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Former NBA Star Mutombo Asks Business Leaders to Find a Passion

The former Hawk and Rocket spoke near Sandy Springs at Greater North Fulton Chamber's Eggs & Enterprise Breakfast in his role as NBA global ambassador.

 

Former Atlanta Hawk and Houston Rocket Dikembe Mutombo told business leaders at the Eggs and Enterprise Breakfast that, "The world really needs us."

Mutombo, who was named a global ambassador for the NBA in 2009, uses that position to help people around the world, but particularly in Africa and his homeland, the Democratic Republic of Congo.

He spoke at on Wednesday in the chamber's breakfast series, which will go on hiatus in July but returns in August with Chick-fil-A CEO Dan Cathy.

Mutombo graduated from Georgetown University and played basketball in the NBA for 18 years. He enjoyed the crowds and cheering fans, but "the inspiration of my life had always been the improvement of living conditions of my people in the Democratic Republic of Congo.

Playing basketball in America gave the opportunity to give back to his homeland. That allowed him to get a hospital built in his hometown, which opened in December 2007.

"Today we have treated more than 125,000 people," Mutombo said.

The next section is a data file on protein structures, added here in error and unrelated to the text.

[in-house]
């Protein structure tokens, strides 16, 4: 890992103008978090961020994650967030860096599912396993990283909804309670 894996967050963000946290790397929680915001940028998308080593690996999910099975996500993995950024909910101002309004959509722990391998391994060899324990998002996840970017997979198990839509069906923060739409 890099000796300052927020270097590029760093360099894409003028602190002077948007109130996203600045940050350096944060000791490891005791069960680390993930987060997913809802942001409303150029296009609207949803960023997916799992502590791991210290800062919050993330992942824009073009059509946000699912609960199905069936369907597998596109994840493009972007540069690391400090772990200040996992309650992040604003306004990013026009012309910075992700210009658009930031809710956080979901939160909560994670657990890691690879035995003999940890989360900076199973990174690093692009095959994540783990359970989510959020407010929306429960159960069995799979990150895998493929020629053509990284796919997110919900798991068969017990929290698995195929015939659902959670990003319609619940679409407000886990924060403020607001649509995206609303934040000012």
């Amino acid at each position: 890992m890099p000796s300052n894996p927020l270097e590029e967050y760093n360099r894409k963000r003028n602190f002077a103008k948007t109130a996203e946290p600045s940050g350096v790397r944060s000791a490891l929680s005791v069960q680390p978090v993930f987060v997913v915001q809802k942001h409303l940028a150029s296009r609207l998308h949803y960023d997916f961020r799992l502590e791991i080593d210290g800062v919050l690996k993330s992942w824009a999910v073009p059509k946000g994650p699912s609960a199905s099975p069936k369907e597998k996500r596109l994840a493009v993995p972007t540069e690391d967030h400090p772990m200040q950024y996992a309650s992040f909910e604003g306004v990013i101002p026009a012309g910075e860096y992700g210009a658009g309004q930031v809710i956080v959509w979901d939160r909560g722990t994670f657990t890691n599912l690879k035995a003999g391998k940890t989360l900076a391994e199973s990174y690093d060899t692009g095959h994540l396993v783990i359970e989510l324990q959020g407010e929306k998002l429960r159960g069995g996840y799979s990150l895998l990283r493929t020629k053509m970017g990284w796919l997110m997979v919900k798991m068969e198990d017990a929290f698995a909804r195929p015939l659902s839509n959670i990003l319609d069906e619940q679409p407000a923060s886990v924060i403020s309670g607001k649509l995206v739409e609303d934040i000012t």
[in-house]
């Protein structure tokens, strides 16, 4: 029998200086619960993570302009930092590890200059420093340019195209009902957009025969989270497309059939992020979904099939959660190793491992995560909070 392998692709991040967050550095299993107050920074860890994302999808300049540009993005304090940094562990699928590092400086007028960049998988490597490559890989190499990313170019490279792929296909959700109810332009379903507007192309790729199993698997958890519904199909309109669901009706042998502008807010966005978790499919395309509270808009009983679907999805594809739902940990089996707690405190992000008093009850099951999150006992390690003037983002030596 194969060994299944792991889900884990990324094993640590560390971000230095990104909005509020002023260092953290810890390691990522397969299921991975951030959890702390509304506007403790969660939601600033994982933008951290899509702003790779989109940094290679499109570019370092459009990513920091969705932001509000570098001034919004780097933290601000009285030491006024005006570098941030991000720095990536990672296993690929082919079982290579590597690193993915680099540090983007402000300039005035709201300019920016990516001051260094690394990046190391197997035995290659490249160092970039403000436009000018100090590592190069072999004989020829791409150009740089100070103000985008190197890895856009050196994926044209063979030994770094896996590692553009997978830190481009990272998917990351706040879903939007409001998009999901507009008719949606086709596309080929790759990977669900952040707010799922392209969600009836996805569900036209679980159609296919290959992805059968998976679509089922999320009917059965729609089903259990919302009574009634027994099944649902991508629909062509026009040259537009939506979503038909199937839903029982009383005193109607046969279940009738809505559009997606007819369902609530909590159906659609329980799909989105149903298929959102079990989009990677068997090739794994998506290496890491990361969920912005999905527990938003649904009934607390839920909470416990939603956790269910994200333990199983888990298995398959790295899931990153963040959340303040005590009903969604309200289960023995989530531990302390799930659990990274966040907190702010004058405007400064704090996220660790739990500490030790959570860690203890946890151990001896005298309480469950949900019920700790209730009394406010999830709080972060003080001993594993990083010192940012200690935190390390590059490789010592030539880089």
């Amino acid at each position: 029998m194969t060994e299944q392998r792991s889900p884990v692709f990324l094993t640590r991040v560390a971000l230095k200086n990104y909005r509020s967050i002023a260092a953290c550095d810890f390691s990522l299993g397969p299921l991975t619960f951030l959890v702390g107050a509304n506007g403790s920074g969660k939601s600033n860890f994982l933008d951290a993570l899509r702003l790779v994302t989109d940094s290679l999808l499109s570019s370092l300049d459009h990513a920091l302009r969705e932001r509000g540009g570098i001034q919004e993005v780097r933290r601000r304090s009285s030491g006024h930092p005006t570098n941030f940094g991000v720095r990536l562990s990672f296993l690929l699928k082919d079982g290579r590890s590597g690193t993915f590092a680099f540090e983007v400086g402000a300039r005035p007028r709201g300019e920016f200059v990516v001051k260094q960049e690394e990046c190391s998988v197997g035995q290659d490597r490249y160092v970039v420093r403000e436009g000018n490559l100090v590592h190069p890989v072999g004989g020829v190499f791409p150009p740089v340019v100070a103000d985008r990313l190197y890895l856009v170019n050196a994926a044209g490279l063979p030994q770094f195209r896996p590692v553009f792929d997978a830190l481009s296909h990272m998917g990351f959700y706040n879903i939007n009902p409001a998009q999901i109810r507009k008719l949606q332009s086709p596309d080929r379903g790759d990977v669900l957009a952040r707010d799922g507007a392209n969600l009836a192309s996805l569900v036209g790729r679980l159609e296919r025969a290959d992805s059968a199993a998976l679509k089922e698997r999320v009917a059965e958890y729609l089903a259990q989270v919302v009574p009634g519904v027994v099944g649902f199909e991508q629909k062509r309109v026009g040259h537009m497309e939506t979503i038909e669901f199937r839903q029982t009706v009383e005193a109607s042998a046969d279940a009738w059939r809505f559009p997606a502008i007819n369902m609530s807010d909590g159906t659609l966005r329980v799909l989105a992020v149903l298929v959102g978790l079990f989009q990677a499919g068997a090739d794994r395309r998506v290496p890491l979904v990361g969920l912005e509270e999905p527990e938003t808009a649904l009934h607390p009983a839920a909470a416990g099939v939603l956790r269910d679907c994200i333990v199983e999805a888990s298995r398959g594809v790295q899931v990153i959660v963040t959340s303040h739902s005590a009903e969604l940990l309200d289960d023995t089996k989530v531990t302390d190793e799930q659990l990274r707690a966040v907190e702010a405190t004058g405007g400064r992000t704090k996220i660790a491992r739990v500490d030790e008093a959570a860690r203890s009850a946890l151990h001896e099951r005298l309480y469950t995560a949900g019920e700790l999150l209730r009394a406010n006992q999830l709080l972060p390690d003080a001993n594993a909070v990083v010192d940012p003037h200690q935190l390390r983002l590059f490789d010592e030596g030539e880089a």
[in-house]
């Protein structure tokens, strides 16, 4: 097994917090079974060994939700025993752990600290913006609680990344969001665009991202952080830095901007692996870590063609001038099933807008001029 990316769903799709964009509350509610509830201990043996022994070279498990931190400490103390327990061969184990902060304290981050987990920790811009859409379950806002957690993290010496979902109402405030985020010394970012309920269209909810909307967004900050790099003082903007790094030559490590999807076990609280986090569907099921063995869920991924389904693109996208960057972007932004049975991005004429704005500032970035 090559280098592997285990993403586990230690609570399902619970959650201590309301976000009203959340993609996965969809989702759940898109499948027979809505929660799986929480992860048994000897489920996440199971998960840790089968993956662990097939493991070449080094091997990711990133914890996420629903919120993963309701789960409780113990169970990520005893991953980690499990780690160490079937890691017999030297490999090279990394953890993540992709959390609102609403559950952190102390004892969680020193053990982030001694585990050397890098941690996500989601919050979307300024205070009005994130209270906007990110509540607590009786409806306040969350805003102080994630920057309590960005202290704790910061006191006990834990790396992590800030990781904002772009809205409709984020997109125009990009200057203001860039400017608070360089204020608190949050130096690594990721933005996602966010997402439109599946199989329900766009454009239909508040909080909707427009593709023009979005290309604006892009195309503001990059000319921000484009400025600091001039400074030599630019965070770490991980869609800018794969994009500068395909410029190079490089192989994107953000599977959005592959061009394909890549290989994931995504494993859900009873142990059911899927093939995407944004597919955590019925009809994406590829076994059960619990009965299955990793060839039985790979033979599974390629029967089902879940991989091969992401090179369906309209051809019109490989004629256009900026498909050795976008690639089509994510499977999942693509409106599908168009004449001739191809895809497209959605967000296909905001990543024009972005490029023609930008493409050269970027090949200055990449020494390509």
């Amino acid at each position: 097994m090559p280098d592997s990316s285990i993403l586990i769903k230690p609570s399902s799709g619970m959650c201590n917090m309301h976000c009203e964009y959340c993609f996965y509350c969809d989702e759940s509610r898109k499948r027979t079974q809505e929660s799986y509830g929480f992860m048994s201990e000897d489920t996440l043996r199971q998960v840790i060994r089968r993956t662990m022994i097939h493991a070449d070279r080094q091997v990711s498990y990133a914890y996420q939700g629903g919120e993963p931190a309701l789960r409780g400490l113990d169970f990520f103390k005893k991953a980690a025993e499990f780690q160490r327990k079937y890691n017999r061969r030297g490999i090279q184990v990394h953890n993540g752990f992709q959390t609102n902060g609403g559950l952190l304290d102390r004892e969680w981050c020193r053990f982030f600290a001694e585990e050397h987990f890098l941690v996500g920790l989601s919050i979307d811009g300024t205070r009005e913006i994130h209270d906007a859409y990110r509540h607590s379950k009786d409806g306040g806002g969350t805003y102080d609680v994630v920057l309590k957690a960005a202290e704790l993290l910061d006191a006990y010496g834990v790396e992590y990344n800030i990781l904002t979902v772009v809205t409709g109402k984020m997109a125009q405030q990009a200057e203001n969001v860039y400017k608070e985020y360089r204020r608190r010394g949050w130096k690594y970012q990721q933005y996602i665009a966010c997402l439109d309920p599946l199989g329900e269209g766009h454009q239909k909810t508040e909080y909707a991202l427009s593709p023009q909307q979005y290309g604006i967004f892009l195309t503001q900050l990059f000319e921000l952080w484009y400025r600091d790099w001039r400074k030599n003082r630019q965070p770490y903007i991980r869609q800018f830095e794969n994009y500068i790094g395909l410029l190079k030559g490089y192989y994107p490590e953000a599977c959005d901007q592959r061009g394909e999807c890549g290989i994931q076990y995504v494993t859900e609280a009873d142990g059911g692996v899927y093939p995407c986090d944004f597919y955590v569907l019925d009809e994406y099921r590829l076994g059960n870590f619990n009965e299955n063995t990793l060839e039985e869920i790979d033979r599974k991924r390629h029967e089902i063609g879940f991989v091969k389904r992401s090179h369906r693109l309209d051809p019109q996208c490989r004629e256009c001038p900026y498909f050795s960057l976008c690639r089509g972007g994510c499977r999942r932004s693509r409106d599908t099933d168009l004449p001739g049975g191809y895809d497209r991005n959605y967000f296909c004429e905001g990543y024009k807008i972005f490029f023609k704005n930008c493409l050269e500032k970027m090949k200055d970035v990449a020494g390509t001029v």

The hospital cost more than $40 million, and he donated $24 million to it.

He's been to the scenes of tsunami and earth quake devastation on opposite sides of the globe, refugee camps with a half million people in one square mile with no food and other scenes of tragedy in his role as global ambassador. Scholarships have helped some of the children, but more needs to be done.

He said when you wake up in the morning, you should try to look after your wife, children, nieces and nephews. But we have to understand that outside of our boundaries, our family and our homes, "there are also people who need our help."

"For some of us who are Christians like myself, as you read the Bible, ... it is up to myself to ask what am I doing, what is my legacy. Whose child did you touch?" Mutombo said. "Make sure that you make a difference."

His dad worked as a teacher for 37 years, making $30 a month, but he inspired his children by giving back.

"Make a life for yourself and children. Find a way and a passion in your heart to go and give a life to someone," he said.

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